From reading the Laffable Luddite's tweet about Princeton's Alexander Street/University Place transit task force dropping PRT from consideration, you'd think the bulldozers were already idling at the construction site:
Yes, Ken says they killed a PRT project. Cue visions of hard hat-wearing engineers throwing down blueprints and stalking off in high dudgeon.
Except if you actually click on his link, what you find is that what Princeton has dropped is not a project:
Princeton Council heard testimony at their September 9 meeting from Kevin Wilkes, the Chair of the Alexander Street / University Place Transit Task Force. He reported that the possibility of a heavy rail extension of the Dinky Line to take it up to Palmer Square is no longer being considered. Use of Personal Rapid Transit (PRT) technology has also been excluded from further discussion. However, several other transport modes remain under discussion.Did we get that? "Considered." "Discussion." They are talking about the transit modes they could implement, and dropping some of those. What has been stopped about PRT is scoping --which, at this early stage, is basically just an on-paper technology assessment.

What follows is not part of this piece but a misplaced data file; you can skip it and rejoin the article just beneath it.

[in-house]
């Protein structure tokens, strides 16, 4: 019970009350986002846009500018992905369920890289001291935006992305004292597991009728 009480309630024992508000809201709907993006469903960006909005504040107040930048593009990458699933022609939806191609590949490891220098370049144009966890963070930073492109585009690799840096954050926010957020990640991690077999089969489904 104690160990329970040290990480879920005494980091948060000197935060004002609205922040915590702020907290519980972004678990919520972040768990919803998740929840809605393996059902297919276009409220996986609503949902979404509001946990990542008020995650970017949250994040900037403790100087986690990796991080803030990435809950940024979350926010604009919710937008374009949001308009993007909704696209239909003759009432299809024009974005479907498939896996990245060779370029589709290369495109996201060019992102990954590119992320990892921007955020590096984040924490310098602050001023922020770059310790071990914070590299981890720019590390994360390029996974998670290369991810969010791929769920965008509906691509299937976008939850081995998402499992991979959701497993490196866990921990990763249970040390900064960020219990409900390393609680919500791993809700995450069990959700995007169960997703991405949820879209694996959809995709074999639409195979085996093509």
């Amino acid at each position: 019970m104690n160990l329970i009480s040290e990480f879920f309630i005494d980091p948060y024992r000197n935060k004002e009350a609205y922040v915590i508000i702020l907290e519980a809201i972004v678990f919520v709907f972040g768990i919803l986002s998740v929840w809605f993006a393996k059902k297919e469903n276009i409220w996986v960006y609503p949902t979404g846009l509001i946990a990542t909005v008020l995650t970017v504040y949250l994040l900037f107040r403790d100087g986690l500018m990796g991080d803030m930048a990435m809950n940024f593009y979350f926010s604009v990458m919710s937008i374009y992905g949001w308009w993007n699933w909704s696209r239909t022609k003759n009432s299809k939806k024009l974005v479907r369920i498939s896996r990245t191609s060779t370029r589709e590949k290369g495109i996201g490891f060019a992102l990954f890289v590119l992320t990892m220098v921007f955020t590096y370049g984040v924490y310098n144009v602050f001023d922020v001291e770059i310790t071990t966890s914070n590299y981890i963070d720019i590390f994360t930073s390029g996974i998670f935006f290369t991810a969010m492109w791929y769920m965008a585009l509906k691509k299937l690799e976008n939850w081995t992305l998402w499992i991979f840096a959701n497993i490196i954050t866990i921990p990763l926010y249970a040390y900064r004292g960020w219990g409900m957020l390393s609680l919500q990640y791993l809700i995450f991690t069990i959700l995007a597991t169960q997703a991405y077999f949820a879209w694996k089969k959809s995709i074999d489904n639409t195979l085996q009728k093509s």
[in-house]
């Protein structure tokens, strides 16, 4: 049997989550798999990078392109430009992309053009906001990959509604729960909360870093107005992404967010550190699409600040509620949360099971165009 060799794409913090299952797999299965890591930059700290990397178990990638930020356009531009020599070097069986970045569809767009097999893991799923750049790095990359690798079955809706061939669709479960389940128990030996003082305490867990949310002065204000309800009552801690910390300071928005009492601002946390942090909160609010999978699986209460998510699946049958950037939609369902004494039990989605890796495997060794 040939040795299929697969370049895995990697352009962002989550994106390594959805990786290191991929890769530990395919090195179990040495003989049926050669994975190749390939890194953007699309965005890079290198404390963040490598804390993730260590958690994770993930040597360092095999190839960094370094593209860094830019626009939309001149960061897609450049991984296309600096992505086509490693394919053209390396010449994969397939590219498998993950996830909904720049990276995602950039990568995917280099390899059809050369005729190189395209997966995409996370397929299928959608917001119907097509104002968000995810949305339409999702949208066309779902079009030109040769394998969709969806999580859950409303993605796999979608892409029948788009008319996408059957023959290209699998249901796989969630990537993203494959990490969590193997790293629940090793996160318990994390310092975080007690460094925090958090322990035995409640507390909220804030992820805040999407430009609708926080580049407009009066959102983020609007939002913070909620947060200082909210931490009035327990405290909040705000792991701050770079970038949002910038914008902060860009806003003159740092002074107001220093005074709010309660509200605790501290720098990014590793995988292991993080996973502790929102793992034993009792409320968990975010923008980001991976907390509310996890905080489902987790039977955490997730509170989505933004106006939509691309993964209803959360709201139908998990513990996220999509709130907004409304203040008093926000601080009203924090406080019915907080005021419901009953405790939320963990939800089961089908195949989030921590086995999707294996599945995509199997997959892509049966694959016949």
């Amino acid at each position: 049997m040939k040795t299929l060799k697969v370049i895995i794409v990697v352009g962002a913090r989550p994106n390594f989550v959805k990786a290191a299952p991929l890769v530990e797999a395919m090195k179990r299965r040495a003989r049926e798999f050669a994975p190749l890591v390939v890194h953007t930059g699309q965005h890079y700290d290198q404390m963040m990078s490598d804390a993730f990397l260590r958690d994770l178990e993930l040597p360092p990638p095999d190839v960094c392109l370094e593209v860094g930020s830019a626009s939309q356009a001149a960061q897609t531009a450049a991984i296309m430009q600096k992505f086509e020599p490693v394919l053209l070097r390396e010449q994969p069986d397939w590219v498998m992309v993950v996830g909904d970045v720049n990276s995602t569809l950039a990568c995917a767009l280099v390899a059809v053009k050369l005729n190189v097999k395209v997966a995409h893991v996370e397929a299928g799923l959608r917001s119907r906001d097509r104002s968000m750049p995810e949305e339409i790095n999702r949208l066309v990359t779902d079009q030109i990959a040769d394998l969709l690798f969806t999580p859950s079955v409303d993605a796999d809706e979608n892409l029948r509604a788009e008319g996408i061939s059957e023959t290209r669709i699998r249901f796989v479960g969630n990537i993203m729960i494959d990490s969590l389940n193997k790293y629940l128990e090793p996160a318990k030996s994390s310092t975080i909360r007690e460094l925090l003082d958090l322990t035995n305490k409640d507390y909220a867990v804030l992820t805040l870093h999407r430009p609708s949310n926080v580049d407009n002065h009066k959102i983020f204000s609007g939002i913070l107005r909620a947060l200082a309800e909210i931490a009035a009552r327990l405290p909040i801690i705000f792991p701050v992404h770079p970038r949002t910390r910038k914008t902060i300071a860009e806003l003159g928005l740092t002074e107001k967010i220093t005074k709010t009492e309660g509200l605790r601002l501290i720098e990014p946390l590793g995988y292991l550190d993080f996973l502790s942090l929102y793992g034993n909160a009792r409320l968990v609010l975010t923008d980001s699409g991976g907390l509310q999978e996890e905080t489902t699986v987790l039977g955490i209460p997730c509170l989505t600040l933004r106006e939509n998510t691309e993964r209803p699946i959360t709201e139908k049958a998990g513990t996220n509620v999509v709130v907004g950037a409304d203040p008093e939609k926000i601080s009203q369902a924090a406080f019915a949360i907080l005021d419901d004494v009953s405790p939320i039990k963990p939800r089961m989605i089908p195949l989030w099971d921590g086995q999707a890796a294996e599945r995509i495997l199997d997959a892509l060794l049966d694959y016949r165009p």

Such discussion does not a project make.
Why was PRT dropped? The article itself says the reason is unknown, and speculates it's because PRT is "relatively unproven" (not noting the existence of Heathrow and Masdar). But an educated guess can be made, based on this statement about the proposal to extend the existing 'Dinky' heavy rail [italics in original]:
We don’t have the turning radius; we don’t have the ability to run the catenary lines up any street in town. We eliminated that as a possibility.
So Ken has tried to learn from the above, posting this today (10/2/2013):
Hedging his bets, he calls the Amritsar PRT thingamajig a "Proposal."
Except the Amritsar PRT thingamabob has reached the stage of laying a foundation stone, selecting a vendor, and drawing up detailed plans. I'm afraid that takes the Amritsar PRT thingy past the rank of proposal, all the way to being a real project.*
Too bad, Ken.
* Although, the headline on the linked article is "Much-hyped Pod transit system for Amritsar may get scrapped" (emphasis added), so as of now it can't be said to have actually bitten the dust yet.